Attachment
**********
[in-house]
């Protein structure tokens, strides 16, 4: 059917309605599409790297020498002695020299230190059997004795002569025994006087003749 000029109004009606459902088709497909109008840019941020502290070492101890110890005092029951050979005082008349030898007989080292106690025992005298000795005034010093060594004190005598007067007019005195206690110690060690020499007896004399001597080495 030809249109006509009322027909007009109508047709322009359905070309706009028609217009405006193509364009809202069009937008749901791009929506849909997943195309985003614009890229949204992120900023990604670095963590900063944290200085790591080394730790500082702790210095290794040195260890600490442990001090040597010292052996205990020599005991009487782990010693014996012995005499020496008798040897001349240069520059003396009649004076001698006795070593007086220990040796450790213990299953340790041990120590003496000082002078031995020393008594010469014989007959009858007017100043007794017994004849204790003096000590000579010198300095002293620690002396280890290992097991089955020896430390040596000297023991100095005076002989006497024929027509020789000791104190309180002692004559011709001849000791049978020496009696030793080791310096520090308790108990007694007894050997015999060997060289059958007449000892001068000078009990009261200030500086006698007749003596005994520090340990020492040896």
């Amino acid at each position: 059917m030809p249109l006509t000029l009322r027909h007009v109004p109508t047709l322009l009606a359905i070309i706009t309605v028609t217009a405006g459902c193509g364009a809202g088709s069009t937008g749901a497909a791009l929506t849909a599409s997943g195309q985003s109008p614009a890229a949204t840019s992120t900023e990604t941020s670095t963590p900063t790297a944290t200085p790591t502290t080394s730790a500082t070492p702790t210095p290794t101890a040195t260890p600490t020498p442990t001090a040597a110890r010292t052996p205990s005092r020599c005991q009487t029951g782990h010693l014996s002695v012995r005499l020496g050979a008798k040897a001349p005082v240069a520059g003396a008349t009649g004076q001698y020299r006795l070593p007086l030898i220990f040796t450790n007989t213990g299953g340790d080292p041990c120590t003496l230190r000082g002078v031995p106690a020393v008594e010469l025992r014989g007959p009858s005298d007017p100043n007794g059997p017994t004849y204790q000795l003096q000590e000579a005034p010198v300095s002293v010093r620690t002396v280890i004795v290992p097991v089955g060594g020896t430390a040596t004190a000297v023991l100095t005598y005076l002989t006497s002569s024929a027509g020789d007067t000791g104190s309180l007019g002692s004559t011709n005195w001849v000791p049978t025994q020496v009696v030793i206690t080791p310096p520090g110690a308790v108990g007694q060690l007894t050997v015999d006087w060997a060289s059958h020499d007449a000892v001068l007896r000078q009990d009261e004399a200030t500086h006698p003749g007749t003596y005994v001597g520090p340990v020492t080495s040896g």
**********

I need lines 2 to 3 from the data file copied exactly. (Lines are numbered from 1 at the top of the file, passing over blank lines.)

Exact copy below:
């Protein structure tokens, strides 16, 4: 059917309605599409790297020498002695020299230190059997004795002569025994006087003749 000029109004009606459902088709497909109008840019941020502290070492101890110890005092029951050979005082008349030898007989080292106690025992005298000795005034010093060594004190005598007067007019005195206690110690060690020499007896004399001597080495 030809249109006509009322027909007009109508047709322009359905070309706009028609217009405006193509364009809202069009937008749901791009929506849909997943195309985003614009890229949204992120900023990604670095963590900063944290200085790591080394730790500082702790210095290794040195260890600490442990001090040597010292052996205990020599005991009487782990010693014996012995005499020496008798040897001349240069520059003396009649004076001698006795070593007086220990040796450790213990299953340790041990120590003496000082002078031995020393008594010469014989007959009858007017100043007794017994004849204790003096000590000579010198300095002293620690002396280890290992097991089955020896430390040596000297023991100095005076002989006497024929027509020789000791104190309180002692004559011709001849000791049978020496009696030793080791310096520090308790108990007694007894050997015999060997060289059958007449000892001068000078009990009261200030500086006698007749003596005994520090340990020492040896």
């Amino acid at each position: 059917m030809p249109l006509t000029l009322r027909h007009v109004p109508t047709l322009l009606a359905i070309i706009t309605v028609t217009a405006g459902c193509g364009a809202g088709s069009t937008g749901a497909a791009l929506t849909a599409s997943g195309q985003s109008p614009a890229a949204t840019s992120t900023e990604t941020s670095t963590p900063t790297a944290t200085p790591t502290t080394s730790a500082t070492p702790t210095p290794t101890a040195t260890p600490t020498p442990t001090a040597a110890r010292t052996p205990s005092r020599c005991q009487t029951g782990h010693l014996s002695v012995r005499l020496g050979a008798k040897a001349p005082v240069a520059g003396a008349t009649g004076q001698y020299r006795l070593p007086l030898i220990f040796t450790n007989t213990g299953g340790d080292p041990c120590t003496l230190r000082g002078v031995p106690a020393v008594e010469l025992r014989g007959p009858s005298d007017p100043n007794g059997p017994t004849y204790q000795l003096q000590e000579a005034p010198v300095s002293v010093r620690t002396v280890i004795v290992p097991v089955g060594g020896t430390a040596t004190a000297v023991l100095t005598y005076l002989t006497s002569s024929a027509g020789d007067t000791g104190s309180l007019g002692s004559t011709n005195w001849v000791p049978t025994q020496v009696v030793i206690t080791p310096p520090g110690a308790v108990g007694q060690l007894t050997v015999d006087w060997a060289s059958h020499d007449a000892v001068l007896r000078q009990d009261e004399a200030t500086h006698p003749g007749t003596y005994v001597g520090p340990v020492t080495s040896g």